(Disabled) animals

The ‘euthanasia’ of Freddie the seal

The organisation that took care of ‘Freddie’, the seal who was attacked by a dog on the banks of the Thames in London and had major injuries, claims that the seal’s welfare must be put first, and since they have a policy against putting animals into captivity, Freddie needed to be ‘euthanised’.

➡️➡️ Should disability of a ‘wild’ animal – because they most likely cannot survive in the wild on their own anymore – be a death sentence? Why the negative association with dependency?

I suspect the animal’s welfare is not really the core issue here, but the economic impact of caring for Freddie – and numerous other animals who humans have disabled.
An indiscriminatory policy of placing ‘no animals in captivity’ leaves no room for nuance, tailored to the individal’s needs.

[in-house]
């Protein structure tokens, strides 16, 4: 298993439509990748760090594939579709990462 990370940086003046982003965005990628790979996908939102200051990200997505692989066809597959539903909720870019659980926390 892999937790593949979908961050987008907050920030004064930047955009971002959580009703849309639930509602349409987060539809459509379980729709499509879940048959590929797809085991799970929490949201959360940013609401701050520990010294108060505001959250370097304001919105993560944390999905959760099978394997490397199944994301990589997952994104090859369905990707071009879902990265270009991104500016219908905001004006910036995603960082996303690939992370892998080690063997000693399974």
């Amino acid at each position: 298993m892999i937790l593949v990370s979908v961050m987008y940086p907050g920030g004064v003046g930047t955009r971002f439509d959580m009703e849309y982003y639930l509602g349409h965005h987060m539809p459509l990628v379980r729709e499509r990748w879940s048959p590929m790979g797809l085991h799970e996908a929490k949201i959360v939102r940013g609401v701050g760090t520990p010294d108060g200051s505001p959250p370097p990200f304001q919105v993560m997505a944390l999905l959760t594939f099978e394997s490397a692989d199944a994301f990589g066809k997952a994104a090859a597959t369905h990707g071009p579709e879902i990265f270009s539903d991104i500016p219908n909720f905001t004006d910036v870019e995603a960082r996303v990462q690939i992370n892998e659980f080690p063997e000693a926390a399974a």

We would be unable to release a seal back into the wild with one flipper, if amputation was an option, as we have a firm policy on not putting animals into captivity, and the seal’s welfare must be put first and foremost.

LINK POST: British Divers Marine Life Rescue

screenshot of facebook post.
Photo of seal, lying on ground, fence in background. 
'British Divers Marine Life Rescue 
22 maart On Sunday 21st March, a young common seal was rescued after sustaining serious injury during an encounter with dog on the River Thames. The seal known as 'Freddie' was taken to a wildlife hospital in Essex where an experienced veterinarian has been' .

Geertrui Cazaux (Trudi). Vegan. Gardener. Wife. Disabled. Writer. Activist. Caretaker. Ex-academic. °1970. Belgium. Vegetarian since mid '90's and vegan since 2010. My main motive has always been the ethical perspective, although I am also inspired by the environmental and health aspects. Writing about veganism, animal rights and ableism on Graswortels.org, Brugesvegan.com, and CripHumanimal.org

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